Texas will need a strong navy to avoid the possibility of its shipping being bottled up in the Gulf of Mexico. If not, Texas will always be vulnerable to being pressured by the threat of blockade by the blue states. If all the red states federate, they can share the expense and have the biggest navy in the world. And Texas will have a land route through the red-state federation to the Atlantic and to Canada.

The Yankees have pushed around many, many countries by threatening embargoes and trade sanctions. It’s the Yankees’ favorite way to try to force other nations to change their policies. It was enough to make South Africa give up apartheid.

There’s no doubt that Texans can deter any potential invader. But with economic power, the blue-state country can intimidate the Texas legislature on policy issues if Texas isn’t a part of a bigger group. A federation of red states would be 11% of the world’s economy and 2% of the world’s population. Only China and the blue-state country would have larger economies. Of course, after secession, we believe that the blue-state country’s economy would soon shrink to the point that its per-capita GDP would be more in line with liberal countries such as Canada and the UK.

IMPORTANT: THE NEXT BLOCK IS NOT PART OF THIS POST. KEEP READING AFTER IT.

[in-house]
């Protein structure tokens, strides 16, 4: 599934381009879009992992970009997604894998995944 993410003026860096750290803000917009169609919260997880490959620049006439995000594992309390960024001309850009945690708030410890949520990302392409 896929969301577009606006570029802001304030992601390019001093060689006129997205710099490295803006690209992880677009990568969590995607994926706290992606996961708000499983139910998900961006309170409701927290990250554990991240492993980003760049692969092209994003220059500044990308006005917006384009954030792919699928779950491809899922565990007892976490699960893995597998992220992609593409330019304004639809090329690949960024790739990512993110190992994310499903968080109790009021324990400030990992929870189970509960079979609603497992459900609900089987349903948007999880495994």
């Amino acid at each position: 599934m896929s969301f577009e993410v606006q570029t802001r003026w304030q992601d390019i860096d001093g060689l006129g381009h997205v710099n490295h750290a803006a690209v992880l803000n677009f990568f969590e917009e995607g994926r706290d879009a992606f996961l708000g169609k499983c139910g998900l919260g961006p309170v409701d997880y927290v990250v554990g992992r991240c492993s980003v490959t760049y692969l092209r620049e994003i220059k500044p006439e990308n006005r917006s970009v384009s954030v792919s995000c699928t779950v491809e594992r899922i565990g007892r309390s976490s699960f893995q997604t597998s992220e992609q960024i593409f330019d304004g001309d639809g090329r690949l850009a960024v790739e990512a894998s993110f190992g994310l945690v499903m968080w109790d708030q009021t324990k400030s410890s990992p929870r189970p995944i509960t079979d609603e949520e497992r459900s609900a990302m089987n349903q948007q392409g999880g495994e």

If the red states join a federation, it will be easier for them to take responsibility for ensuring freedom of passage on sea lanes around the world. It makes it easier to protect our sovereignty from China, Iran, and other threats. It would be easier, per capita, to be a strong ally for Israel.

Weapons Programs:

When the USA decided to design the F-35 fighter airplane, it created a coalition of more than a dozen countries to fund the design and development program. This was not absolutely necessary, but it helped reduce the cost to the American taxpayer. The bigger the country, the cheaper (per capita) it is to either develop a weapon in-house, or to at least be the anchor country for such a coalition. Buying weapons from Russia or Asia can make a country dependent on them for spare parts. And the European nations that make major weapon systems are not aligned politically with the red states.